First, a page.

In a campaign season that has been largely devoid of substantive policy discussion, one program got candidates for the White House and Congress to answer questions about fiscal issues and talk specifically about the national debt and the federal budget.
The presidential debates are now over and we are in the homestretch of this wild campaign. Unfortunately, the debates offered more drama than details. But there were some important takeaways for fiscal policy. Here are a few things we learned from watching all the debates.
This presidential campaign has sure seen a lot of spectacle and little substance. But one bright spot was that the final debate did include a segment on the national debt and a follow up question on Social Security and Medicare.
The first two presidential debates offered a lot of drama but little substance. So the final debate tonight is the last chance for voters to hear the presidential candidates debate the issues that will shape our economic future, among them slow economic growth, the increasing cost of entitlement programs, and our national debt, which is at a level not seen since the end of World War II and growing faster than the economy.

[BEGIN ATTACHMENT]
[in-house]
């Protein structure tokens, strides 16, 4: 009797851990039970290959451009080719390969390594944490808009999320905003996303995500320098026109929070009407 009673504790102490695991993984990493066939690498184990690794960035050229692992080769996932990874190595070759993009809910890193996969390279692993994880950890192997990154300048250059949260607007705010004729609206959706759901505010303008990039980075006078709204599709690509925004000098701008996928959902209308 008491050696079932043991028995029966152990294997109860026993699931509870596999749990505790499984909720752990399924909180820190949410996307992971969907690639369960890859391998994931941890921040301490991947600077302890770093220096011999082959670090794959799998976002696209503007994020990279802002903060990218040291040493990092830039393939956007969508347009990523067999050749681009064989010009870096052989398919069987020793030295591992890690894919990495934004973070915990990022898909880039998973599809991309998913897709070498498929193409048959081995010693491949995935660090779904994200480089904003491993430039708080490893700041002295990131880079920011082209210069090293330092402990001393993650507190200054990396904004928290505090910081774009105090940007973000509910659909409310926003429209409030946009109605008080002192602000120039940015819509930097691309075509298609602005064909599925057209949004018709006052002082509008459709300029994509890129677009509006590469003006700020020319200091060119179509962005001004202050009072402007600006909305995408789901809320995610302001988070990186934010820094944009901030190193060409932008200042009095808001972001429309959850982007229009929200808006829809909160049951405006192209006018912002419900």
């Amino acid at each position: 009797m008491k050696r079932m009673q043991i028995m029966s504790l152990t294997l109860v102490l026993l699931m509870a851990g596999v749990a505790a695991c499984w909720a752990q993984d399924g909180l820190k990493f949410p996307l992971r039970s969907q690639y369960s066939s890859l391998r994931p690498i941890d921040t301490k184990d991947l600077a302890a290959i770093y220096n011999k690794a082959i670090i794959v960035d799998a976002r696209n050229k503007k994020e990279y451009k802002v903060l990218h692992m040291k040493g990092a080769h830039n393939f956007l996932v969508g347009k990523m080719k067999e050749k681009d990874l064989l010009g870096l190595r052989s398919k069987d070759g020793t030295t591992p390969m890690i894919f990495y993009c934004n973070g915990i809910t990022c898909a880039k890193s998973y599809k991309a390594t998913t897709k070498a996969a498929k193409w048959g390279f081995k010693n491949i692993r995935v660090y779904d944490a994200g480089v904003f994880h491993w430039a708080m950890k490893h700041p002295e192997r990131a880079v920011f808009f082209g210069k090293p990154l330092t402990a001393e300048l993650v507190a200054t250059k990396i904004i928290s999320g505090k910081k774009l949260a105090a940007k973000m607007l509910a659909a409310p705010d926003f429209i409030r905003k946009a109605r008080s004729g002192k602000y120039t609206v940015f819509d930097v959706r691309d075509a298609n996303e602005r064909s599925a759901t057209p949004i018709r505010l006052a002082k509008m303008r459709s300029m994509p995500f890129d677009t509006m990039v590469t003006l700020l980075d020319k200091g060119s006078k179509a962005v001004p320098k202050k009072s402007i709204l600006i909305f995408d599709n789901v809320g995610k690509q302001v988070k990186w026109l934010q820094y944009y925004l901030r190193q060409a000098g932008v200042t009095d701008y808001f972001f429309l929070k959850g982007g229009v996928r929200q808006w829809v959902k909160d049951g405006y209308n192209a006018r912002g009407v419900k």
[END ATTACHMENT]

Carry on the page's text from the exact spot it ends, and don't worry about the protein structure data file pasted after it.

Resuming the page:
This campaign has been lacking a real discussion of the national debt and what should be done about it. Before we get carried away by the types of campaign promises that got us into the hole we’re in, let’s take a look at the current situation and what it means.